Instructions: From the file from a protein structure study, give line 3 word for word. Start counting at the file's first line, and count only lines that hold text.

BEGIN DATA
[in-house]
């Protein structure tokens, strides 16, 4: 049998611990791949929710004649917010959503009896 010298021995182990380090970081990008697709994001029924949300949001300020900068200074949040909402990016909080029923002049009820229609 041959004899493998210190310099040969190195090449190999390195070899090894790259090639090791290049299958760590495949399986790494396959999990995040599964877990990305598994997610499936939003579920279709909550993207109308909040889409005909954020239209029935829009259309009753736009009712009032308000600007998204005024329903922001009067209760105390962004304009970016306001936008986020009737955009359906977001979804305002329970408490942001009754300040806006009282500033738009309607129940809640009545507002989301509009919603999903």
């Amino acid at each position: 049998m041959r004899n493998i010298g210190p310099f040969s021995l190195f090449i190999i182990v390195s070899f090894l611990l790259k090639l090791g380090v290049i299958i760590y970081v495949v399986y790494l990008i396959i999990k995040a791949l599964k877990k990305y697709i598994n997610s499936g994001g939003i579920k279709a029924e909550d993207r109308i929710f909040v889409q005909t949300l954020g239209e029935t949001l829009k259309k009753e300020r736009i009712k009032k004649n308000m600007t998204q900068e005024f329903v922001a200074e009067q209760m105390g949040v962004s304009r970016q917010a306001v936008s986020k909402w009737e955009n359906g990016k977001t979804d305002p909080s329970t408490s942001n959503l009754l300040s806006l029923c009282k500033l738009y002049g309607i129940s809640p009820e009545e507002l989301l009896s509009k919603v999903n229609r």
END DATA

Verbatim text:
């Amino acid at each position: 049998m041959r004899n493998i010298g210190p310099f040969s021995l190195f090449i190999i182990v390195s070899f090894l611990l790259k090639l090791g380090v290049i299958i760590y970081v495949v399986y790494l990008i396959i999990k995040a791949l599964k877990k990305y697709i598994n997610s499936g994001g939003i579920k279709a029924e909550d993207r109308i929710f909040v889409q005909t949300l954020g239209e029935t949001l829009k259309k009753e300020r736009i009712k009032k004649n308000m600007t998204q900068e005024f329903v922001a200074e009067q209760m105390g949040v962004s304009r970016q917010a306001v936008s986020k909402w009737e955009n359906g990016k977001t979804d305002p909080s329970t408490s942001n959503l009754l300040s806006l029923c009282k500033l738009y002049g309607i129940s809640p009820e009545e507002l989301l009896s509009k919603v999903n229609r």